Tumor Suppressing Mechanisms and Cancer

It is estimated that there are approximately 100 trillion cells in the human body. They fulfill their duties harmoniously with all the systems, organs, and tissues manifesting innumerable signs of wonder and wisdom. If a disruption occurs to the working of cells or the coordination among cells, the process leading to cancer starts to develop in the body’s tissue.

The recent increase in cancer occurrences has led researchers to look into its development. The phrase “cellular anarchy” is sometimes used to refer to cancer’s development. Indeed, when we examine the mechanism of cancer development, we see that cells engage in irregular – anarchic – activities in addition to regular ones.

Abnormalities emerge in cancerous cells during cell division and differentiation (when they transform into specialized cells according to different tissues). Cancer cells divide uncontrollably. Under normal circumstances, numerous genes are active in cell division. In cancerous cells, however, failures occur in the mechanisms that control division. Moreover, due to differentiation flaws in cancerous cells, undifferentiated cells, which fail to acquire features that enable them to function in a tissue or organ, form groups of cells that constrain and damage other cells because of the space they occupy.

Checkpoints in cell division and tumor suppressing genes

How is cell division controlled in a normal cell?

Our cells go through numerous stages as they divide. The beginning of each stage is called a “checkpoint” because it is where errors in cell divisions are checked. At each checkpoint (called G1, S and G2) are proteins with certain duties. One of these proteins, P53, suppresses development of cancer. In other words, P53’s job is to prevent failures during cell division, hence blocking the path to cancer’s development in the cell. Whether there is a flaw in the DNA it is checked over and over again at each checkpoint. If no error is identified, the next stage proceeds. In this way, it is ensured that there is not any genetic error in the cells formed as a result of division. If there is an error, cell division is stopped. First an attempt is made to correct this genetic error. If it can be corrected, cell division is resumed. If the error is too big to be corrected, then the cell is scheduled to die; this is called apoptosis. It is worth remembering at this point that proteins that are too minute to be observed even by microscopes are tasked to perform these stupendous mechanisms. It is remarkable that they were designed to work so effectively.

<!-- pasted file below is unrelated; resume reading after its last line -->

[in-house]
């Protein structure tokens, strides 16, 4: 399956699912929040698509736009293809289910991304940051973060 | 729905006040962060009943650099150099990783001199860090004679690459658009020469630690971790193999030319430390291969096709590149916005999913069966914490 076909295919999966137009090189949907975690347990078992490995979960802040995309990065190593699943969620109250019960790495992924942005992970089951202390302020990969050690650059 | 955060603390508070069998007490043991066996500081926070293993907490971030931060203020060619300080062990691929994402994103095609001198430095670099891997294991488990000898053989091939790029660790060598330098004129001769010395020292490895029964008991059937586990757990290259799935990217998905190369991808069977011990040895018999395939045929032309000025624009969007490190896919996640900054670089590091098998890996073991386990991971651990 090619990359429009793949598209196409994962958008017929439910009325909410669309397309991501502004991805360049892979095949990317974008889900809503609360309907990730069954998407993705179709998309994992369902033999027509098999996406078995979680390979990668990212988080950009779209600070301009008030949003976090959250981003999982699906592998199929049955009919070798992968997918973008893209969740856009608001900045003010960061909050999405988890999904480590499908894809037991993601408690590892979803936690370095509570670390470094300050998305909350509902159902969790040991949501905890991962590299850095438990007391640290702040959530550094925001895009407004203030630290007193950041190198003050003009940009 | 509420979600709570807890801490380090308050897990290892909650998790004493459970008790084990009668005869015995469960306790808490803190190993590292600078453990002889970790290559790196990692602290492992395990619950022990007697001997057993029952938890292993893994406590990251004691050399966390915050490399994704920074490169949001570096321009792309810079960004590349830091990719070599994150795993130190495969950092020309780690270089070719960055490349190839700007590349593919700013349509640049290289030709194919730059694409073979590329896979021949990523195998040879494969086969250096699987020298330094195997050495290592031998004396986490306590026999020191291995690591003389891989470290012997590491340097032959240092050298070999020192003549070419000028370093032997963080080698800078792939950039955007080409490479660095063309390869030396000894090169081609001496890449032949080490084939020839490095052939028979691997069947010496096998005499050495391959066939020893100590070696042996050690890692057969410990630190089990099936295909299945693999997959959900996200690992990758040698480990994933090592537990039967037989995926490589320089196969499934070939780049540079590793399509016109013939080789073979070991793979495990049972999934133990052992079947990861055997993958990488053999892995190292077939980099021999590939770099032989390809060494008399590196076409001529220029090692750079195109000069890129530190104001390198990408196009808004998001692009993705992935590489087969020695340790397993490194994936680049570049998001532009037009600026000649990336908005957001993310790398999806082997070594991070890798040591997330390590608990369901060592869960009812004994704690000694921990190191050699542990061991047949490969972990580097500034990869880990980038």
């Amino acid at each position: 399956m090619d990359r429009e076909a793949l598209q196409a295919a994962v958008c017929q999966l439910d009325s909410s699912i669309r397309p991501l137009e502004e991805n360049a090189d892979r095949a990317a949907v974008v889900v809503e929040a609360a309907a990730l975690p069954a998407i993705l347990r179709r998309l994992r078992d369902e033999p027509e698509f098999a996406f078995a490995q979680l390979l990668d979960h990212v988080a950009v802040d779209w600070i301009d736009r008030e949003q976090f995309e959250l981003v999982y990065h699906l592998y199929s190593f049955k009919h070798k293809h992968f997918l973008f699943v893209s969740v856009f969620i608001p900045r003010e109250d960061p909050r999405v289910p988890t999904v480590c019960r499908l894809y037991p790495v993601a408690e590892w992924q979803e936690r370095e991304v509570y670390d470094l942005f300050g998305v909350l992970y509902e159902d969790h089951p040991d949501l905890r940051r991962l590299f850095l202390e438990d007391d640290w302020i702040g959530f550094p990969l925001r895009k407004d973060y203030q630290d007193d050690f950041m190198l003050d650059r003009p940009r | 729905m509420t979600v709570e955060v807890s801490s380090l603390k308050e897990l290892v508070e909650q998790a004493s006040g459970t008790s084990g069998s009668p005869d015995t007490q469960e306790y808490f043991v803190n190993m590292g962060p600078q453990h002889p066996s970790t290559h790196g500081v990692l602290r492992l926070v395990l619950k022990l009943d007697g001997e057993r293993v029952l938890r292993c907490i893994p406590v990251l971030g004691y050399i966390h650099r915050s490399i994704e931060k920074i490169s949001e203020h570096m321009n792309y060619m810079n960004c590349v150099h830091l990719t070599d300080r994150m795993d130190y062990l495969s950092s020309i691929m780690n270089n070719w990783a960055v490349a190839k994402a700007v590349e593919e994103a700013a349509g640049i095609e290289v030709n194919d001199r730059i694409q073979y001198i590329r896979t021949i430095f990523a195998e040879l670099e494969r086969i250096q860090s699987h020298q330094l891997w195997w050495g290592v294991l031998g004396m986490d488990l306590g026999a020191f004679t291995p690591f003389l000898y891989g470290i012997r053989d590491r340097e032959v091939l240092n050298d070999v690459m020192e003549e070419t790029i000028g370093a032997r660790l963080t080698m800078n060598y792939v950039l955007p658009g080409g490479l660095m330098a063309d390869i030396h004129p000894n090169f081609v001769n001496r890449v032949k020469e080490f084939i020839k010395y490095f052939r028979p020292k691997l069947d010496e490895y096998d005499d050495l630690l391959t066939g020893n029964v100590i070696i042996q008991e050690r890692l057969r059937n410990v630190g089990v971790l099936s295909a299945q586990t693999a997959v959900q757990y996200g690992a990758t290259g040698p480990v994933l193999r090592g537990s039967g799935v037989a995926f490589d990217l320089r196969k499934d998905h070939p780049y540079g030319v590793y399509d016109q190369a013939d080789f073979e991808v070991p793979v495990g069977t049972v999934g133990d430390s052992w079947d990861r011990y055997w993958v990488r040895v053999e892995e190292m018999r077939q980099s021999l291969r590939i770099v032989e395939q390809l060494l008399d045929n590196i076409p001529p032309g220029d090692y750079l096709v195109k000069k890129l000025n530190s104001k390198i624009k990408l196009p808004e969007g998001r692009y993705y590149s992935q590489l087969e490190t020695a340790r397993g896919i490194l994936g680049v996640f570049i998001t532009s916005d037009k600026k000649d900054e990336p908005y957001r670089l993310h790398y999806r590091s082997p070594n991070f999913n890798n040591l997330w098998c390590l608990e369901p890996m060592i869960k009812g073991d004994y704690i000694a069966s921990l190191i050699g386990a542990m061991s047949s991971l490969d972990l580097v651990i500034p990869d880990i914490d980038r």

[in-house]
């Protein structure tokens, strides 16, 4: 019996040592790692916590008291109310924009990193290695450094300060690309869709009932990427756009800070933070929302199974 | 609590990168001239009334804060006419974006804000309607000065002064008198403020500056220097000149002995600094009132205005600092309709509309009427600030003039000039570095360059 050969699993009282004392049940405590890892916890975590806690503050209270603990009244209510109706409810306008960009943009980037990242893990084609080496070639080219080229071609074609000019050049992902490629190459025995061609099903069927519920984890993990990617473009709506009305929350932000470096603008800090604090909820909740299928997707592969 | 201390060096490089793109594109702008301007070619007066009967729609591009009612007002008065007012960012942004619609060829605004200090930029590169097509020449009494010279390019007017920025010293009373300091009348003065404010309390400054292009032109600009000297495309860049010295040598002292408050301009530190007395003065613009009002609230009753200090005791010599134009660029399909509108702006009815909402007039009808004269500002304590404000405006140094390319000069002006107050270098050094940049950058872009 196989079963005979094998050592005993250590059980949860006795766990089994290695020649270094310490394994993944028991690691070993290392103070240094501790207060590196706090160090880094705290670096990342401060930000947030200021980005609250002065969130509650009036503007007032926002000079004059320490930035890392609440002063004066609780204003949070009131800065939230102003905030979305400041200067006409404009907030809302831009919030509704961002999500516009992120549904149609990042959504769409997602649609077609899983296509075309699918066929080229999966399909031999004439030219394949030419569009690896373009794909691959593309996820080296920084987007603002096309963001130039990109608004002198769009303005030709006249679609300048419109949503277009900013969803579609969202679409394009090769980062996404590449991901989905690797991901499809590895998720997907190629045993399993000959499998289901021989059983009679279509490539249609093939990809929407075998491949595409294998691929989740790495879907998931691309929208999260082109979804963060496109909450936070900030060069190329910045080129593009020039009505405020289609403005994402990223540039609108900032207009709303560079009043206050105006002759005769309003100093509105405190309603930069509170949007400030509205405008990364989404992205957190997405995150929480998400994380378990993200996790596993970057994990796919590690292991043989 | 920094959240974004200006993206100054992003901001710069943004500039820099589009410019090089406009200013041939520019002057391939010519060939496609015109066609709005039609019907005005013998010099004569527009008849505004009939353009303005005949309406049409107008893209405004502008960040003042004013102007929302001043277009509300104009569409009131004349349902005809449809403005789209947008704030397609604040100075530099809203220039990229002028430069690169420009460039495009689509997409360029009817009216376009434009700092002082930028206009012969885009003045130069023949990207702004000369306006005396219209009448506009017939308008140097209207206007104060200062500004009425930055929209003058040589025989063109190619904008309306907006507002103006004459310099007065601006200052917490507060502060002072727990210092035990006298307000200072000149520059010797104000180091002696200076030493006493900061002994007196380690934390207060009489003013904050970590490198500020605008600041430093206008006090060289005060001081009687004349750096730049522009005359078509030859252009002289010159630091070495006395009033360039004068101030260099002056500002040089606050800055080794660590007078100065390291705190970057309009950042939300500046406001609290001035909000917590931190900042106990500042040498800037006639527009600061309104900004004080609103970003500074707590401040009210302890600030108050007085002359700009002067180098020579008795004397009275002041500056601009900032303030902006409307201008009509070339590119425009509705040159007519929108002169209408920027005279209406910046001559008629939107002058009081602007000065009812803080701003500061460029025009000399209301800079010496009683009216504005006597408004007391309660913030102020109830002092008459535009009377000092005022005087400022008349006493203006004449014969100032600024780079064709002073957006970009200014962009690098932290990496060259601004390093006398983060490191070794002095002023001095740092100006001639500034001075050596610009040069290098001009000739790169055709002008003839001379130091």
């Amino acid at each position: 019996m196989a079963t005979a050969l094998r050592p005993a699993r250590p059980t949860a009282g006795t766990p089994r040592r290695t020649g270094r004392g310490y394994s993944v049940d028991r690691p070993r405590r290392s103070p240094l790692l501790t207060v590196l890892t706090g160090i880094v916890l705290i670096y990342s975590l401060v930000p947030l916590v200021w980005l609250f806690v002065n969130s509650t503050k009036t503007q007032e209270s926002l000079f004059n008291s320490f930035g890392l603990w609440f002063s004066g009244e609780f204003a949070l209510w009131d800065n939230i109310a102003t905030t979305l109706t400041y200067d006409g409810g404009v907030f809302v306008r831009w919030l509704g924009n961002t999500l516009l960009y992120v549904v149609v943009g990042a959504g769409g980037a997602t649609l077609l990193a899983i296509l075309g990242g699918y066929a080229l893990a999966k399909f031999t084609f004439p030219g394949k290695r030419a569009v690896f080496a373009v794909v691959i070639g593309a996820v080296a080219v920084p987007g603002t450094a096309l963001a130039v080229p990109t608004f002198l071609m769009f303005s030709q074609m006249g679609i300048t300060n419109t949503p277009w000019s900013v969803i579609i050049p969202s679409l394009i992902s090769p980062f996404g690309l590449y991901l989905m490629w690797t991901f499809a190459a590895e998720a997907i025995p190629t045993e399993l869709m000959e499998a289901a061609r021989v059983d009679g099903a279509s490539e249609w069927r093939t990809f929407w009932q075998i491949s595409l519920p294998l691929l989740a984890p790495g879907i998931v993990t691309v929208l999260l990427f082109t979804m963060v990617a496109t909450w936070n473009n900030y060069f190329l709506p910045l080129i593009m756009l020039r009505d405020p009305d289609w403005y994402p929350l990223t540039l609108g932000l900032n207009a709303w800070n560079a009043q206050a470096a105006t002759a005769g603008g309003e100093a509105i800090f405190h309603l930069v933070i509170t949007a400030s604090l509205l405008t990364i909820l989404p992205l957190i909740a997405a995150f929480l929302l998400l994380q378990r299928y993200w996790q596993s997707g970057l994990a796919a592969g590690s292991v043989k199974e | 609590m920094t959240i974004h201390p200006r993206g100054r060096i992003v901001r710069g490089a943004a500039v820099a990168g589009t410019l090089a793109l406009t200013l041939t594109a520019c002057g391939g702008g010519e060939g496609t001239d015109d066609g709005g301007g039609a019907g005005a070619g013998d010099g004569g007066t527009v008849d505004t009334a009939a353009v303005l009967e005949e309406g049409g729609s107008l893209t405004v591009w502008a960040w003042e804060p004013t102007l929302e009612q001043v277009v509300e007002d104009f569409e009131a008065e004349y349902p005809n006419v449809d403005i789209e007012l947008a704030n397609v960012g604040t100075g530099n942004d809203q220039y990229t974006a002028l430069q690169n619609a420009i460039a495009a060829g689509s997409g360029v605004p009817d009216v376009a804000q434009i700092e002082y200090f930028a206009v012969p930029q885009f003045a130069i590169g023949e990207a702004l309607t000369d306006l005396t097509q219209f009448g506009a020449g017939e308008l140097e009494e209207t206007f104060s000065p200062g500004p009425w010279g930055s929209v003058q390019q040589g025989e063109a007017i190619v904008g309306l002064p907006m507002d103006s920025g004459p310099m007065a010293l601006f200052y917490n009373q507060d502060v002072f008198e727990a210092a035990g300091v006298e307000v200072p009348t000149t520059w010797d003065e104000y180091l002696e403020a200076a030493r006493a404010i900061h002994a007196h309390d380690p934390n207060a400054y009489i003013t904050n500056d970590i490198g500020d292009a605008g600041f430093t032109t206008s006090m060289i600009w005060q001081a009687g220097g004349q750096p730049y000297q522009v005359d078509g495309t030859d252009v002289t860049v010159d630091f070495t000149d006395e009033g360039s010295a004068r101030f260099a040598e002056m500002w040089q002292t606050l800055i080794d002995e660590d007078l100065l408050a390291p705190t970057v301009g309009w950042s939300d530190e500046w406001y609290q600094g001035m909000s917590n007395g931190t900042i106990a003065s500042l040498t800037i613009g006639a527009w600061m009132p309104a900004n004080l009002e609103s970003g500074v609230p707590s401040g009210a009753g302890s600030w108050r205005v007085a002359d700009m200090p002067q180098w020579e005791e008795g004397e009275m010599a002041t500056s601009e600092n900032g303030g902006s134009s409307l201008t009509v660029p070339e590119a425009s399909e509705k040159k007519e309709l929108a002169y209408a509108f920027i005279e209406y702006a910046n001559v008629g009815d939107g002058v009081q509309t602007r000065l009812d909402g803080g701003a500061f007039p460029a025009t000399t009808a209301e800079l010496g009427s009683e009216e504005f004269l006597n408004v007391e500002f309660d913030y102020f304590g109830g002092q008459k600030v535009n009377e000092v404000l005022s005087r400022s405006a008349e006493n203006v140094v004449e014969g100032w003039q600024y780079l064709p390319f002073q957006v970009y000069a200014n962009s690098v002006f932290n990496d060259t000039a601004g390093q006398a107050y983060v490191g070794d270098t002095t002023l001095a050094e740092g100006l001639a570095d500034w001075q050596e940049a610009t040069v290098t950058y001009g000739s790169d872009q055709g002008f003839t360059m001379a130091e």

Because these systems are disrupted during the development of cancer, genetically flawed cells form and multiply. Proteins produced with the genetic codes of the flawed cells are also flawed, and these flawed proteins cause a failure of the mechanisms that constrain cell division. Unconstrained cells have an abnormal capacity for division and they divide continuously, which is why cancerous cells have a greater ability to divide than normal cells.

Proto-oncogenes and oncogenes